As we may have mentioned in a previous blog, there are precious few larger butterflies west of the Cascades. Over the past few weeks we have seen about half a dozen Western Tiger Swallowtails between Portland and Seattle. Aside from a plethora of medium sized white Cabbage Butterflies, that is it.
|California Pipevine Swallowtail, Whisketeytown NRA.|
I contacted the ranger at the Whiskeytown National Recreation Area, the place where this fantastic picture was taken, and he replied, saying that it was relatively easy to see the Pipevine Swallowtail in season, ie. through the end of June, and listed some five mile hikes that would take me to lush stands of pipevine and, with luck, the butterflies. Obviously he did not recognize his correspondent as someone who watches birds the American Way, which is to say that you drive your car to the spot where you expect to see the bird and identify the little devil without losing sight of your vehicle.
|Pipevine Swallowtail, Redding. CA. June 2021 S. Barille photo|
Hi Jeffrey, Pipevine and the swallowtails are all over. One easy access is to go over the Sundial Bridge and follow the trail upriver. Pipevine decks the fencing along the trail,
As it turns out, the Sundial Bridge is a cute pedestrian bridge, illuminated at night, that spans the Sacramento River as it descends from the Coast Range into the valley. It is mere minutes from the freeway and hotels appropriate for a night's stay with my sweetie.
Regrettably, as plans were being formulated, Shawn and Andrew were called upon to head up to Seattle at about the same time we might have been heading down to San Francisco Bay.
All this brings us to yesterday. I was standing in the rain looking wistfully at sailboats while the aforementioned sweetie was shopping with her lovely daughter on the mercantile end of Hayden Island in north Portland. As I stood there, much like the Water Rat from Wind in the Willows, thinking of just messing around in boats, who should call but Shawn ad Andrew. They were in their SUV, driving north on I-5, just an hour south of Redding. Suffice it to say, it didn't take long before I was imploring them to stop in Redding and look for the Pipevine and the Swallowtail. Shawn already knew about the Sundial Bridge (it must be the biggest tourist attraction within a fifty mile radius) so relating the instructions for finding the Pipevine Swallowtail and its eponymous host plant was a snap.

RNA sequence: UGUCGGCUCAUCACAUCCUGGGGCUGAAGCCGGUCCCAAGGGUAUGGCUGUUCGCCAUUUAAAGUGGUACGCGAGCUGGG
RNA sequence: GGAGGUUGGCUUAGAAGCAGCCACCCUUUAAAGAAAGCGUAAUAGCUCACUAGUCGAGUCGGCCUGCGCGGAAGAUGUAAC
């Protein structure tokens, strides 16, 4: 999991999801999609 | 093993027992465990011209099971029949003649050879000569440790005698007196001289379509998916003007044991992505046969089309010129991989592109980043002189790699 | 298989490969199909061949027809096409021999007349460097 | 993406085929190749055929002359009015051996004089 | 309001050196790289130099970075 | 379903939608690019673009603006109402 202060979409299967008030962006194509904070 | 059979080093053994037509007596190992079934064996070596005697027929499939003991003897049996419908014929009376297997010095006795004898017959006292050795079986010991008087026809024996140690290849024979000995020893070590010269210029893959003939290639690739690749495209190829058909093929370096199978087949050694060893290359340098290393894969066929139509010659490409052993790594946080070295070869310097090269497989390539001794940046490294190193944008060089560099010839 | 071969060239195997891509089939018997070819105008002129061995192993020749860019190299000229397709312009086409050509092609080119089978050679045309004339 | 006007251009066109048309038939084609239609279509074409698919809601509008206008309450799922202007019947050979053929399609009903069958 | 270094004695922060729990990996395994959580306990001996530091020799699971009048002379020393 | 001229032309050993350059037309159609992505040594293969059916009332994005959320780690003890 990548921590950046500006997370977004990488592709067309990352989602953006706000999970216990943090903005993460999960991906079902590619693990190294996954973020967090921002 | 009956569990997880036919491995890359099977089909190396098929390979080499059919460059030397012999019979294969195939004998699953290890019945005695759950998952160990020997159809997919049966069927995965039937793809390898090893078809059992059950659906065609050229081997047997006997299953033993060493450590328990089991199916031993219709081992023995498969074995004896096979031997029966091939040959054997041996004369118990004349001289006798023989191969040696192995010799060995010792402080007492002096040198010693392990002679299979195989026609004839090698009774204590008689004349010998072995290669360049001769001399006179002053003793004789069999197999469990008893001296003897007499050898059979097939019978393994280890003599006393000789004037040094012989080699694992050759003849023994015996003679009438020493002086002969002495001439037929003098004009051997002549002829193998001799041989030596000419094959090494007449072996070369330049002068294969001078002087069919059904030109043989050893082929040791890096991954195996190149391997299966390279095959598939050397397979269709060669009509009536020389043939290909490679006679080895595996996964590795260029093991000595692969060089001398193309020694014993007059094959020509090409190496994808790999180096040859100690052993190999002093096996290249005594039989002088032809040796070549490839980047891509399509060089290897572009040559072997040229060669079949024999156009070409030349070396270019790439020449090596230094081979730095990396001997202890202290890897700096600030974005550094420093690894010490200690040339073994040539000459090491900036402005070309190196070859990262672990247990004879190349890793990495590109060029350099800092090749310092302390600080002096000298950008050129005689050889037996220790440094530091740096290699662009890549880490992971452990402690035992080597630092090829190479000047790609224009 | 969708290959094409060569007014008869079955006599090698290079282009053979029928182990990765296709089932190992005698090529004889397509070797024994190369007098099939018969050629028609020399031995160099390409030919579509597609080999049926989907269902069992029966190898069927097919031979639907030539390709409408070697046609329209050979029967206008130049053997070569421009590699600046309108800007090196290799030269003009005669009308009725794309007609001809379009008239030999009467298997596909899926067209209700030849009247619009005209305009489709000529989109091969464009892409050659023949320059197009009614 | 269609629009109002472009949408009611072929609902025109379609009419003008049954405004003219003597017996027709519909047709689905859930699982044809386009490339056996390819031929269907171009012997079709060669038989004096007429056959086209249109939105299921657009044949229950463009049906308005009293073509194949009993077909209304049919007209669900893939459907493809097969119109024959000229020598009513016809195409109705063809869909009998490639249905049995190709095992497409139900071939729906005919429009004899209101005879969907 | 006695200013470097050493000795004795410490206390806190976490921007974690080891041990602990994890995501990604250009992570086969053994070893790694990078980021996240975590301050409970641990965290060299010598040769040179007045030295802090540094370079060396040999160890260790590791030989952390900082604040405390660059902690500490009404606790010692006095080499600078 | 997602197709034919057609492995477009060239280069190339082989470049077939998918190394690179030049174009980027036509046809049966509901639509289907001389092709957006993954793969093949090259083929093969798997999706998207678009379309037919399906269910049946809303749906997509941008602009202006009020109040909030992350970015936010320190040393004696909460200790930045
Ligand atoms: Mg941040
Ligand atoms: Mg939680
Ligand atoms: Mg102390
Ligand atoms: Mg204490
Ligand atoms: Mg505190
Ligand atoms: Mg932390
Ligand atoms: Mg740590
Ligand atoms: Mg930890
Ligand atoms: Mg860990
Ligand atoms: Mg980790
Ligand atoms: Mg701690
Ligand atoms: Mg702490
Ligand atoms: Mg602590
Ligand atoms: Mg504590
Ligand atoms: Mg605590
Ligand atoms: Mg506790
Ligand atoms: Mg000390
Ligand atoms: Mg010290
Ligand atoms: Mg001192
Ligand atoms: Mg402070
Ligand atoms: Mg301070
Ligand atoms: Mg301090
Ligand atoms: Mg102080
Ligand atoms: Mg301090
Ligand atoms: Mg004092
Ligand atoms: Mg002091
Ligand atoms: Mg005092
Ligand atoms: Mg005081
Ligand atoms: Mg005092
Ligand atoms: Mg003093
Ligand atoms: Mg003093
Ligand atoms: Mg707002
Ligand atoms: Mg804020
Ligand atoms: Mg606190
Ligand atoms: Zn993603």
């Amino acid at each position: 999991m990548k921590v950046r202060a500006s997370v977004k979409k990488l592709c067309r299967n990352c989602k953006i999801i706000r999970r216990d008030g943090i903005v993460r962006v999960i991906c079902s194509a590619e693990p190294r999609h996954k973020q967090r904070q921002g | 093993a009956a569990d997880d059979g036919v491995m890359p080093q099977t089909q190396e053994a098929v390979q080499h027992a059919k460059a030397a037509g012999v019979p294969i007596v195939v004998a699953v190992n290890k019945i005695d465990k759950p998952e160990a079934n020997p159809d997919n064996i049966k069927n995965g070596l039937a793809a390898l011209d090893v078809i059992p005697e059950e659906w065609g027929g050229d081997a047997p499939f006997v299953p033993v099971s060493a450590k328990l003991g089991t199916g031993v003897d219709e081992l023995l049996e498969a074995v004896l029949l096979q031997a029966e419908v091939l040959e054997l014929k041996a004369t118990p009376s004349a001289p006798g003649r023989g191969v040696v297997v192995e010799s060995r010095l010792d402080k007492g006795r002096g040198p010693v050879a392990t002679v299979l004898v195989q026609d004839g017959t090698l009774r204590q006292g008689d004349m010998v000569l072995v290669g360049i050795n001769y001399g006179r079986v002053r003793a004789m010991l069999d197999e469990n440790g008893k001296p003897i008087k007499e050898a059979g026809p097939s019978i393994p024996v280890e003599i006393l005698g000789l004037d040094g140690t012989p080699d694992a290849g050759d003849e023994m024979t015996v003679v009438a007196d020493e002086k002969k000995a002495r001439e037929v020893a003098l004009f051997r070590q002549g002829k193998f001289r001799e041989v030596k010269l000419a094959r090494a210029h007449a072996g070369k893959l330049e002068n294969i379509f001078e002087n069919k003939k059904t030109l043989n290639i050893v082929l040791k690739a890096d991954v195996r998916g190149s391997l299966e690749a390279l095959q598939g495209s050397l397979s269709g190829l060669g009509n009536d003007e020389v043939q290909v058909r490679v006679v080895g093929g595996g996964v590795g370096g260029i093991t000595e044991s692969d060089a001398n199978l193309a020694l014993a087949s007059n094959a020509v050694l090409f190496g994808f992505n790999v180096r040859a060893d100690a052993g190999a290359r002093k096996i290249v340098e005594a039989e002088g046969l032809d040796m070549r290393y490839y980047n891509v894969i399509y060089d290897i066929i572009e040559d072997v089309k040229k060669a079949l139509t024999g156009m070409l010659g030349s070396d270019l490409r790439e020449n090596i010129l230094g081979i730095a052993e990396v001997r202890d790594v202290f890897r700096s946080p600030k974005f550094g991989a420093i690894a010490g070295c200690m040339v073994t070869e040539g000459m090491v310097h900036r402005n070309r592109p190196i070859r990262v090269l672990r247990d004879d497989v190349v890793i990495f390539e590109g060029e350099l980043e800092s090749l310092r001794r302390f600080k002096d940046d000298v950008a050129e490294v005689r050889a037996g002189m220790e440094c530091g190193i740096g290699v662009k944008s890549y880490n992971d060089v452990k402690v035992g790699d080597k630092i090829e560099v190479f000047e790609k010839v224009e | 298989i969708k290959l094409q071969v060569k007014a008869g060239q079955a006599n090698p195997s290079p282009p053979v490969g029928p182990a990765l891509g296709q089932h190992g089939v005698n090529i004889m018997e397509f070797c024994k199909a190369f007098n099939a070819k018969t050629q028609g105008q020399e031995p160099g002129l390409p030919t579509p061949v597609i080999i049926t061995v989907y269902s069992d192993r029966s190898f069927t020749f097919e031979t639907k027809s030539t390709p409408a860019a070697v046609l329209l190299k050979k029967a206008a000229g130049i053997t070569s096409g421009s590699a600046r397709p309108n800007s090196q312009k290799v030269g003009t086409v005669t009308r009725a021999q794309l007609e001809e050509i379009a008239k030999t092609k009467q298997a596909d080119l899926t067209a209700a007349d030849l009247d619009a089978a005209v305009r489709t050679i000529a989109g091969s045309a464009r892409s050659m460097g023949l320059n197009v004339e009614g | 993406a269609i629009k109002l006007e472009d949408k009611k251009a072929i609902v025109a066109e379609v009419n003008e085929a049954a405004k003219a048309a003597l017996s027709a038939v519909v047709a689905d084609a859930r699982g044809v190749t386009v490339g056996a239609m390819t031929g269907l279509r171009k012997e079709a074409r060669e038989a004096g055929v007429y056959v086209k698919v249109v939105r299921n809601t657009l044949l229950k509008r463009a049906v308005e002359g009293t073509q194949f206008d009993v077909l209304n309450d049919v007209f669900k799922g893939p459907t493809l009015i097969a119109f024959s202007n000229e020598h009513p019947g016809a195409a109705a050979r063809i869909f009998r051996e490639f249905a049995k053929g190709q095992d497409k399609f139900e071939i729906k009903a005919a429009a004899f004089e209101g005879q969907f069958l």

|Possibly a female Pipevine Butterfly S. Barille Sundial Bridge 6/21|
They accepted their assignment happily and, much like Carl Linnaeus, I got back in my car, out of the rain, and waited for someone else to find animals for me.
At this point I ask you to to be kind when comparing the Academia at Uppsala University with a 2018 Mazda 3 in north Portland. In both cases it was probably raining.
Talk about service with a smile. In less than an hour I was receiving movies and still photos of the object of my desire. The dynamic duo had no trouble finding the bridge and walking to the far side where, only steps away, there were lots of butterflies. Andrew described the butterflies as both beautiful and energetic.
Despite the vigorous flapping of wings, however, the butterflies remained close enough for some remarkable photography. Butterflies frequently fly away before Sandra and I can snap a picture. In Hawaii we have found that the host plant, Crown Milkweed, will keep Monarchs close by. And some well tended flowering plants will hold the Gulf Frittilaries as they feed. Good luck attempting a photograph of a butterfly on the wing.
|The thrill of discovery. Andrew and Shawn at Sundial Bridge.|
Hence, Andrew's movie captures all three of the of the factors that guide the butterfly phase of these amazing invertebrates: the host plant the caterpillars will feed upon, flowers that provide sustenance to the adult butterfly, and the chemical messengers that bring the sexes together, resulting in eggs.
The literature suggests that among California Pipevine Butterflies the dorsal hind wing of males is more iridescent blue than the female. According to the California Academy of Science, this is the only difference. However, the differences we see in Shawn's pictures and the movie are greater than that. One butterfly, I assume the male, is just as you would expect, black with a blue dorsal hind wing. What I believe is the female is almost a drab gray.
Feel free to look at the picture from Whiskeytown NRA and compare that butterfly, also in resting position, with the one in Shawn's second photograph. In both pictures we see the ventral surface of both wings. The wings of the Whiskeytown butterfly are black. Shawn's are dusty gray. And the spots on the hind wing are orange on the former and almost white on Shawn's. If you look carefully at the movie, you may get a feel for the dorsal surfaces of the feeding, gray butterfly.
If you are not familiar with butterflies, you might think that there may be significant variation from individual to individual, but within a small geographic area, I don't believe that this is the case. Hence, I will propose that there is greater sexual dimorphism in the California Pipevine Butterfly than the California Academy of Science would have us believe.
Keep in mind that Andrew's movie, and Shawn's still photos were taken with cell phones. I think their results are amazing.
Well, that is this week's butterfly story. The paper mache butterfly exhibit opens later this week, so you can anticipate an exciting report. in the meantime, keep your antennae tuned to the three Fs: Food, Foliage and Pheromones!
Beavers Shirt and Batman Cape. Our grandson Reid keeps a sharp lookout for butterflies.
Photo by Gramma Sandra